Find and incorporate
ssim: A Superscalar Simulator
Mike Johnson
M. D. Smith
Stanford Univ.
Pixie front ends in

  • Find and incorporate (based on work with `pixie' and `ssim', may tell about them?)
    Johnson, Mike: Superscalar microprocessor design
    Englewood Cliffs, NJ : Prentice Hall, 1991. - XXIV, 288 S. :
    graph. Darst.
    (Prentice-Hall series in innovative technology) Literaturverz. S. 273 - 278
    ISBN 0-13-875634-1

  • Find and incorporate (mostly results of tracing, but may discuss simulation and tracing):
      author =       {Jerome C. Huck and Michael J. Flynn},
      title =        {Analyzing Computer Architectures},
      publisher =    {IEEE Computer Society Press},
      year =         1989,
      address =      {Washington, DC}

  • Find out more about Robert Bedichek's T2 simulator.

  • Yaze Z80 and CP/M emulator. more info and source code.

  • WinDLX, MSWindows GUI for DLX. Also include information about DLX from [Hennessy & Patterson 93]

  • UAE Commodore Amiga hardware emulator (incomplete).

  • DEC FX!32 binary translation/emulation system for running Microsft Windows applications.

  • Find and incorporate
    %A Max Copperman
    %A Jeff Thomas
    %T Poor Man's Watchpoints
    %J ACM SIGPLAN NotIces
    %V 30
    %N 1
    %D January 1995
    %P 37-44
    Pardo has a copy. Executive summary: debugging tool; statically patches loads and stores with code to check for data breakpoints.

    Amusing story: The processor they were running on has load delay slots and does not have pipeline interlocks. Their tool replaces each load or store with several instructions; it patched a piece of user-mode code of the form

    load addr -> r5
    store r5 -> addr2
    Before patching, the code saved the old value of r5 to addr2. After patching, it saved the new value. Technically, this code was broken already because the symptom could have also been exhibited by an interrupt or exception between the load and the store.

  • Find and incorporate information about Spike. Referenced in [Conte & Gimarc 95], Tom Conte says (paraphrpased):

    ``Spike was built inside GNU GCC by Michael Golden and myself. It includes a lot of features that have appeared in ATOM, including the simulator with the benchnark into a single ``self-tracing'' binary. The instruction trace was based on an abstract machine model distilled from GCC's RTL; it had both a high-level and a low-level form. Spike is still in occasional use, but has never been released.''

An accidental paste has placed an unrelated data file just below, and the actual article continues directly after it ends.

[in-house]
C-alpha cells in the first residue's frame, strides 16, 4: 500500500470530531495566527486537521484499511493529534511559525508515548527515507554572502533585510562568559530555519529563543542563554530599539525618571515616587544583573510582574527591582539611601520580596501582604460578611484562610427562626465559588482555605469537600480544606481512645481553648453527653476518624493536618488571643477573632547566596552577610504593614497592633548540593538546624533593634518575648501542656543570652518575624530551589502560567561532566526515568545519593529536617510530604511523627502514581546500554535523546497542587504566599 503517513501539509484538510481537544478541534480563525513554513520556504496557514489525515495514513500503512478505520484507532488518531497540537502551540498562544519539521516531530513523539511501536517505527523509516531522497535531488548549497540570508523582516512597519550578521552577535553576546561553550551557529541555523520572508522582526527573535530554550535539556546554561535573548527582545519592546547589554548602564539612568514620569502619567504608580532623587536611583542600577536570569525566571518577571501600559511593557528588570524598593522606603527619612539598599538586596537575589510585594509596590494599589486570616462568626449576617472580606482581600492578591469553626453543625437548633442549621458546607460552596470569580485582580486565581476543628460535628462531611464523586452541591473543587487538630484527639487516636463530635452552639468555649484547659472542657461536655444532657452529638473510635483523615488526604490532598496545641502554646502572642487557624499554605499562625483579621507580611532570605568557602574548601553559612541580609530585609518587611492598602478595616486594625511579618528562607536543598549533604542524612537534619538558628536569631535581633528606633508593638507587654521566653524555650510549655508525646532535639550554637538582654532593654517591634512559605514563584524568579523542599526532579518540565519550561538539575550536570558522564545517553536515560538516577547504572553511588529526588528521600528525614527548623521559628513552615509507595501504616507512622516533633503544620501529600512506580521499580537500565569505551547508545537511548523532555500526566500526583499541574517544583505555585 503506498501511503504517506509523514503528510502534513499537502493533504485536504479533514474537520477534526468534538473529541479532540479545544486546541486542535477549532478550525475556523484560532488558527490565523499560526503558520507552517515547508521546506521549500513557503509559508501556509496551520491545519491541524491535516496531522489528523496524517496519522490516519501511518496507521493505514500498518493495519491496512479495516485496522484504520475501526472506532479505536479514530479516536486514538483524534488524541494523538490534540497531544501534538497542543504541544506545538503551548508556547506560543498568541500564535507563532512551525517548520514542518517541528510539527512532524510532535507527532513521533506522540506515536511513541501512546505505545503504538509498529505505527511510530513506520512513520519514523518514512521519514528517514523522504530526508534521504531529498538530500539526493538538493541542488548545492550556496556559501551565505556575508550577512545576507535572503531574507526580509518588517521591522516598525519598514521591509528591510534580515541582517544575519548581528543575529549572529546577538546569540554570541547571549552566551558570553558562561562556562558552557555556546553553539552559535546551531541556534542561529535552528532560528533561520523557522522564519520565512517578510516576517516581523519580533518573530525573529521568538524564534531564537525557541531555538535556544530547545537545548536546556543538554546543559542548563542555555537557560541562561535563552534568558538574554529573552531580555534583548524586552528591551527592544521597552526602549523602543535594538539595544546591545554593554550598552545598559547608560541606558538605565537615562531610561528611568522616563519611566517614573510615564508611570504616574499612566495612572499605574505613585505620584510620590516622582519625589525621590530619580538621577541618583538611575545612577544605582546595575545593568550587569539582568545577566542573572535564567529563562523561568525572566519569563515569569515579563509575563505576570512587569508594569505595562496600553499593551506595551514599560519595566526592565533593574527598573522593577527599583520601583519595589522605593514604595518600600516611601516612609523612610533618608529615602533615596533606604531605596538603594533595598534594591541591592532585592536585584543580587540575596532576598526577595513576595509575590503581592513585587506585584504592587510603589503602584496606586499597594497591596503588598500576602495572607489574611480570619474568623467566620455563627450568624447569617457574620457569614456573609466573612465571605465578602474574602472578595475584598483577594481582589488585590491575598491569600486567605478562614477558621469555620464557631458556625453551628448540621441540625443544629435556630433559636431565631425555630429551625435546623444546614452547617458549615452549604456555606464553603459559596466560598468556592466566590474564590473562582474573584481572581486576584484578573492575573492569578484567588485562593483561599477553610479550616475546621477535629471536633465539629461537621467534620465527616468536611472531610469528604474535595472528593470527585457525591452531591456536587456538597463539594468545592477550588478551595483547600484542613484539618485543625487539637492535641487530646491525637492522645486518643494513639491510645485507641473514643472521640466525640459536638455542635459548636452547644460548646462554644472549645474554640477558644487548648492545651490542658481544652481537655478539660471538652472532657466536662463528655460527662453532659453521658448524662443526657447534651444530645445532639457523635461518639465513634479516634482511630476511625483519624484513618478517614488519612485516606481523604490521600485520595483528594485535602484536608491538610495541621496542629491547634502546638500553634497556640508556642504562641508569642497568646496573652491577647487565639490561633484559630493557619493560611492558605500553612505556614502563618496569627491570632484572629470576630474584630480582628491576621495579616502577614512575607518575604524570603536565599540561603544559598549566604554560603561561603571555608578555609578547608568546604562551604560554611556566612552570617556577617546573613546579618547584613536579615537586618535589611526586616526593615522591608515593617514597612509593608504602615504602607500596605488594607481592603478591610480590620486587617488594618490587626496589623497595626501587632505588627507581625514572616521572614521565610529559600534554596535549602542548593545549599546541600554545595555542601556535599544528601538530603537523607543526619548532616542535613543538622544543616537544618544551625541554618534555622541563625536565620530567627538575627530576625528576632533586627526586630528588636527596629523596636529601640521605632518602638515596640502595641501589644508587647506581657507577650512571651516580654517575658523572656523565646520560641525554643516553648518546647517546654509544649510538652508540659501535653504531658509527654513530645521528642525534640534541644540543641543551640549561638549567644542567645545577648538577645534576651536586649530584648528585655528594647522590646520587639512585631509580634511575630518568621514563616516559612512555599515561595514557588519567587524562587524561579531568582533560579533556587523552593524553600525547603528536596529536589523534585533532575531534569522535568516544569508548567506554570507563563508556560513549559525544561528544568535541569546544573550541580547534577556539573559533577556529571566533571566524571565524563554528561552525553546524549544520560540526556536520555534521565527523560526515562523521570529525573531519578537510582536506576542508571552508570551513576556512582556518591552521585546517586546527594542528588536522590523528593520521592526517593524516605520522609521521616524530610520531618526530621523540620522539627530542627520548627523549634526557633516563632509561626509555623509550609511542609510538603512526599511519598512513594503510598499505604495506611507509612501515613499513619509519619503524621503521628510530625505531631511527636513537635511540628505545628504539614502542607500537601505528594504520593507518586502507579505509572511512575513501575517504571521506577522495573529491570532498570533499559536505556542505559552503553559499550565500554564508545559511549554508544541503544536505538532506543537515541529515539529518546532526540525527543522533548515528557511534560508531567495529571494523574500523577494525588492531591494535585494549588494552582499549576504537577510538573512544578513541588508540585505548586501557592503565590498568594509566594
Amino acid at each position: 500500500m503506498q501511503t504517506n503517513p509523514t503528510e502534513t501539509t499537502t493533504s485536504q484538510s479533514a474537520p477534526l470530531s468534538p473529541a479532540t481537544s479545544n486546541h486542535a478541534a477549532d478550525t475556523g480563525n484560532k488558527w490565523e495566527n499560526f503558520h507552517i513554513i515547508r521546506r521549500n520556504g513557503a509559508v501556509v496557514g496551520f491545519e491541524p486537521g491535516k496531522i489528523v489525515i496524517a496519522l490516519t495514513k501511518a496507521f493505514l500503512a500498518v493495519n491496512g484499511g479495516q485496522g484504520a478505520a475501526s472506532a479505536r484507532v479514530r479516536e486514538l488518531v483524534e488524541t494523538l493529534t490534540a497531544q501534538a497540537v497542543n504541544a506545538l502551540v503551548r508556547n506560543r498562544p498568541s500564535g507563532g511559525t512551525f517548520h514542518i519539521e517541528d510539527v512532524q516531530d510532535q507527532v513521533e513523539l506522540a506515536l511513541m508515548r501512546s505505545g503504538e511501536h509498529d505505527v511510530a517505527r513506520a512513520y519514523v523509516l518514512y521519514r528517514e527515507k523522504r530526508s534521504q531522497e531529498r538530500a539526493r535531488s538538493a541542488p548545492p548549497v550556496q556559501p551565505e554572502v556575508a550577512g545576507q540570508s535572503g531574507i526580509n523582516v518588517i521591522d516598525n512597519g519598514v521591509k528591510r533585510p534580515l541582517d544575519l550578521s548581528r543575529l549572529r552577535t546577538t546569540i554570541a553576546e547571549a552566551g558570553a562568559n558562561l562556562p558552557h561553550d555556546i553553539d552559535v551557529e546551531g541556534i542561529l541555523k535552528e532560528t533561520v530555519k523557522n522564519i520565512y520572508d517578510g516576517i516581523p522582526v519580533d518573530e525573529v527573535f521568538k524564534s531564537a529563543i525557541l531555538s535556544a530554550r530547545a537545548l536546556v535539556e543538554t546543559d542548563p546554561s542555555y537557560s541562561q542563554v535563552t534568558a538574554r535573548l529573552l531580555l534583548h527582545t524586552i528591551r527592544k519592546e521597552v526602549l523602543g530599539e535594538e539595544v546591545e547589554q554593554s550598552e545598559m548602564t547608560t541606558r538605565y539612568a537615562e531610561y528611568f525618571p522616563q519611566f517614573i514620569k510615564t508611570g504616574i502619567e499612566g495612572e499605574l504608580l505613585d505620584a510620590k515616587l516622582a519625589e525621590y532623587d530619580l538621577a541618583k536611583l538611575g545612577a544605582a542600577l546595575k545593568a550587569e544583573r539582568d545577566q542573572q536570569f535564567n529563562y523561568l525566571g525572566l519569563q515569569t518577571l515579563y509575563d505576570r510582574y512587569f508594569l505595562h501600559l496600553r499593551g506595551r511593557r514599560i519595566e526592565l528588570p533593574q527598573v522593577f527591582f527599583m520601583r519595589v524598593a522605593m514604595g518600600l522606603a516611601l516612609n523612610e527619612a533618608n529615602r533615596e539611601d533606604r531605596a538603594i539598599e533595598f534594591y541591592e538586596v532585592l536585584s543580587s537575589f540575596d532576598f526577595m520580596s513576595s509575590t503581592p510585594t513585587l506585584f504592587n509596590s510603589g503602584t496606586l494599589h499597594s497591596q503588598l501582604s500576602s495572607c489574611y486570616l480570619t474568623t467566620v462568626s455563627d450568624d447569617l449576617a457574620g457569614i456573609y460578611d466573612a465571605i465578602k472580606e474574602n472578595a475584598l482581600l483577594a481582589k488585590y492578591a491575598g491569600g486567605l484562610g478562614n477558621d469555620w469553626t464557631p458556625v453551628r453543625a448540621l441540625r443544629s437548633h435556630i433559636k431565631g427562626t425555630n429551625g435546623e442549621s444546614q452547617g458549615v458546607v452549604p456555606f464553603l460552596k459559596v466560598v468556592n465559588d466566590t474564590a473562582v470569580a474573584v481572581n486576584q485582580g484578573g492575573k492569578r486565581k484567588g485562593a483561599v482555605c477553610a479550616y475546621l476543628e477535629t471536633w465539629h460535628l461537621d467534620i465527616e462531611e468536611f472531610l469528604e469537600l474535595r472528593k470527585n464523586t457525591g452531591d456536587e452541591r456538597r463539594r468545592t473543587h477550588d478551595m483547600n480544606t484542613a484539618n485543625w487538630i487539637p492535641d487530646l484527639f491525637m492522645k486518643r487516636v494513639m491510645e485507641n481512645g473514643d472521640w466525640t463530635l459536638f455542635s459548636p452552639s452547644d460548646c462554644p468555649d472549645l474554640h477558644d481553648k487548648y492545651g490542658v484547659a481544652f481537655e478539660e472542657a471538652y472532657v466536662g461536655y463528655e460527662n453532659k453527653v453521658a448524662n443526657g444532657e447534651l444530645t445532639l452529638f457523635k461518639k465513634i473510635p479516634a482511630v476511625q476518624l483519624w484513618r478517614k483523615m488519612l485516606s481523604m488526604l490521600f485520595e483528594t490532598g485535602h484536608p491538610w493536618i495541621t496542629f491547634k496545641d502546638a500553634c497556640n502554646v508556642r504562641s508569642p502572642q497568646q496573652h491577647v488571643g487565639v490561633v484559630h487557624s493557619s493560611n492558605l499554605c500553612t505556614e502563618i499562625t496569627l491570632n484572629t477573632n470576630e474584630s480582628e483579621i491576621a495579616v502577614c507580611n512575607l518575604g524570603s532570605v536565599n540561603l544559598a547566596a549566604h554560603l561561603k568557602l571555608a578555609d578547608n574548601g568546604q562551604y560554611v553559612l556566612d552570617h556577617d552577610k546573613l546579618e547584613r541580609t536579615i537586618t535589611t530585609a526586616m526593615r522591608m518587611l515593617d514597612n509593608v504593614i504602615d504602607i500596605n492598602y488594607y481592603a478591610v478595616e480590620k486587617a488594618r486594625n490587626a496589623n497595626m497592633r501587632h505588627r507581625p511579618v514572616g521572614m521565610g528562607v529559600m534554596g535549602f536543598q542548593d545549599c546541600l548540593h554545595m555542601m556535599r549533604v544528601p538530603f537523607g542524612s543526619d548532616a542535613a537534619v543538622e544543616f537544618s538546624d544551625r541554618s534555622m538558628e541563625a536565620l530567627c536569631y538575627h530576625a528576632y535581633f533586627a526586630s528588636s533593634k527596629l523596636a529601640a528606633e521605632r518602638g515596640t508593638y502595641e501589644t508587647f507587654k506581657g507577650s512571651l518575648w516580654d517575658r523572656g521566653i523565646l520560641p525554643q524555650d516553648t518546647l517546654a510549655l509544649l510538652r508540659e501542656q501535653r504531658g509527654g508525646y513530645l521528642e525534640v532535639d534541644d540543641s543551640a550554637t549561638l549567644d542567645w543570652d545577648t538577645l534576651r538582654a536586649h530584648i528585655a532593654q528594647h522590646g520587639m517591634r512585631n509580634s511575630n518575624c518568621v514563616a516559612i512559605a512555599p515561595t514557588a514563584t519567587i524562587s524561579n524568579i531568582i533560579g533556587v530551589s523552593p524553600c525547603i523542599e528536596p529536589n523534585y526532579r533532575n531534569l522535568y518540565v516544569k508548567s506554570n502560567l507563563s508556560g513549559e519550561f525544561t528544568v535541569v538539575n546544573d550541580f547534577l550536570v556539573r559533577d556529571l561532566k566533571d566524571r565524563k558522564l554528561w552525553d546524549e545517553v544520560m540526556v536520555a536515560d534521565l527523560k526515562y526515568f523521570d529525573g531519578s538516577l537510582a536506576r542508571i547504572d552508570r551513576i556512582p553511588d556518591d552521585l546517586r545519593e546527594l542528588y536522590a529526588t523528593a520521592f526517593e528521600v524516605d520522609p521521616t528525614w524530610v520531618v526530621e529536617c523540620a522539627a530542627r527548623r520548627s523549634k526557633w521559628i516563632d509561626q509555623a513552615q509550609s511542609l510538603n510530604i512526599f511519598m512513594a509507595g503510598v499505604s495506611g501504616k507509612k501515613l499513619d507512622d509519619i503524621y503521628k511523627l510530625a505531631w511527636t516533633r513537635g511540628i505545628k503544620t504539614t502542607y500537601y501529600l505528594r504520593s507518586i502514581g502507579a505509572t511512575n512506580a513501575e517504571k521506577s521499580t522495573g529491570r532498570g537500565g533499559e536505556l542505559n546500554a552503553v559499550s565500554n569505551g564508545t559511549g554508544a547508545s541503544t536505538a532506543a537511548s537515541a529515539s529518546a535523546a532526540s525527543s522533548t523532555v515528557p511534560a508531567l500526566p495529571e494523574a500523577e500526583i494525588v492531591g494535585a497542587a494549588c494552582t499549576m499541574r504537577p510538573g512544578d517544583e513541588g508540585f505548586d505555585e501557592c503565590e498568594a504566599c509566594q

• Find and incorporate information about Reiser & Skudlarek's paper "Program Profiling Problems, and a Solution via Machine Language Rewriting", from ACM SIGPLAN Notices, V29, $1, January 1994. Pardo has a copy.

    Basic summary: Wanted to profile. -p/-pg code is larger and slower by enough to make it hard to justify profiling as he default. Assumes the entire source is available. For these and other reasons, wrote jprof which operates with disassembly, analysis and rewriting. Discusses sampling errors, expected accuracy, stability, randomness, etc. Describes jprof: counters and stopwatches; subroutine call graph. Domain/OS on HP/Apollo using 68030. Discusses shared libraries. Can also use page-fault clock. 4-microsecond clocks. Some lessons/observations. Doesn't explain how program running time is affected by jprof.

  • Design tradeoffs between various implementations of 68k implementations (comp.arch posting).

  • More on decompilation of PC executables

  • Update the reference for Alvin R. "Alvy" Lebeck.

  • Review and include FX!32. March 5 1996 Microprocessor Report. Jim Turley, "Alpha Runs x86 Code with FX!32".

    Summary: DEC is running Win32 application binaries on Alpha by a new combination of interpreter and static translator. The static translator runs in the background, between the first and second executions of the application. It uses info collected by the interpreter during the 1st run, to reliably distinguish active code paths from r/o data and work out the effects of indirect jumps. Static analysis can't do this automatically on its own, for typical x86 binaries.